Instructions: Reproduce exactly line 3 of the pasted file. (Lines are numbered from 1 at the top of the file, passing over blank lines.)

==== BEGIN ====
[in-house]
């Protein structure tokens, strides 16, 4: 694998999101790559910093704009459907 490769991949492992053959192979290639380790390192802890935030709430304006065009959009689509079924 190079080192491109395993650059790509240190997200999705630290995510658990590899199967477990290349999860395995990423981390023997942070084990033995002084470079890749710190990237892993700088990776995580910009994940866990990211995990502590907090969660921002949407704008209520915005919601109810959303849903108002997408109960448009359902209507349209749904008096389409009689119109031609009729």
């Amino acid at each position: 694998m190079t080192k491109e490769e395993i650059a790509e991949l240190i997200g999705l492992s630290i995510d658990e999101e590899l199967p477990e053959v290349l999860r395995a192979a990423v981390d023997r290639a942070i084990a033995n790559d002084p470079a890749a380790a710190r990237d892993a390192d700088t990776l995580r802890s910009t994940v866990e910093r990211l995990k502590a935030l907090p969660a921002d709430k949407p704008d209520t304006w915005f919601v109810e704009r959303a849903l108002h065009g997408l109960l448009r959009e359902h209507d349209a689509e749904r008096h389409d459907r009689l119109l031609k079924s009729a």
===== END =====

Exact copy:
């Amino acid at each position: 694998m190079t080192k491109e490769e395993i650059a790509e991949l240190i997200g999705l492992s630290i995510d658990e999101e590899l199967p477990e053959v290349l999860r395995a192979a990423v981390d023997r290639a942070i084990a033995n790559d002084p470079a890749a380790a710190r990237d892993a390192d700088t990776l995580r802890s910009t994940v866990e910093r990211l995990k502590a935030l907090p969660a921002d709430k949407p704008d209520t304006w915005f919601v109810e704009r959303a849903l108002h065009g997408l109960l448009r959009e359902h209507d349209a689509e749904r008096h389409d459907r009689l119109l031609k079924s009729a």